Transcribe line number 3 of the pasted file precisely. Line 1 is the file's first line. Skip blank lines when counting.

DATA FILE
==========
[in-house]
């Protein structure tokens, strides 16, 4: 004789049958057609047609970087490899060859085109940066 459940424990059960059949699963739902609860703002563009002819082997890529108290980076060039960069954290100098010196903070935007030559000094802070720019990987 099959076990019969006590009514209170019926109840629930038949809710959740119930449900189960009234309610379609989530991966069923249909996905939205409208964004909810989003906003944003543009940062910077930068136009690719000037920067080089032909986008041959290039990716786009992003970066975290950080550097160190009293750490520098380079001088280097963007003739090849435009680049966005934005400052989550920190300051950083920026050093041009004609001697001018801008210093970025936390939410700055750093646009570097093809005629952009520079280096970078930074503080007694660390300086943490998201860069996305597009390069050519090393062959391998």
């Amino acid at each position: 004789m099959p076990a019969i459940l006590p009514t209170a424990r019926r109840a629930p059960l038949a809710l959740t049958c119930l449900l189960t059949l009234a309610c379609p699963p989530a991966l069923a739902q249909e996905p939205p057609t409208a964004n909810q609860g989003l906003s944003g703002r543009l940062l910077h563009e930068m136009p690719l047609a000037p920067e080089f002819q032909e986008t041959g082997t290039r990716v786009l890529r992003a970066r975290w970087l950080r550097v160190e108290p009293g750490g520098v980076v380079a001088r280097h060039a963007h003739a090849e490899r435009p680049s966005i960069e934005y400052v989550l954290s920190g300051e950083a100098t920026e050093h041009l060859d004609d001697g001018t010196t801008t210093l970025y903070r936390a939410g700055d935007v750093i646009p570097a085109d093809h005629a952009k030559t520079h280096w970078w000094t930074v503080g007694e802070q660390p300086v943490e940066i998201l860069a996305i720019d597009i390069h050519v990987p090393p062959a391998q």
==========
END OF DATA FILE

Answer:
């Amino acid at each position: 004789m099959p076990a019969i459940l006590p009514t209170a424990r019926r109840a629930p059960l038949a809710l959740t049958c119930l449900l189960t059949l009234a309610c379609p699963p989530a991966l069923a739902q249909e996905p939205p057609t409208a964004n909810q609860g989003l906003s944003g703002r543009l940062l910077h563009e930068m136009p690719l047609a000037p920067e080089f002819q032909e986008t041959g082997t290039r990716v786009l890529r992003a970066r975290w970087l950080r550097v160190e108290p009293g750490g520098v980076v380079a001088r280097h060039a963007h003739a090849e490899r435009p680049s966005i960069e934005y400052v989550l954290s920190g300051e950083a100098t920026e050093h041009l060859d004609d001697g001018t010196t801008t210093l970025y903070r936390a939410g700055d935007v750093i646009p570097a085109d093809h005629a952009k030559t520079h280096w970078w000094t930074v503080g007694e802070q660390p300086v943490e940066i998201l860069a996305i720019d597009i390069h050519v990987p090393p062959a391998q």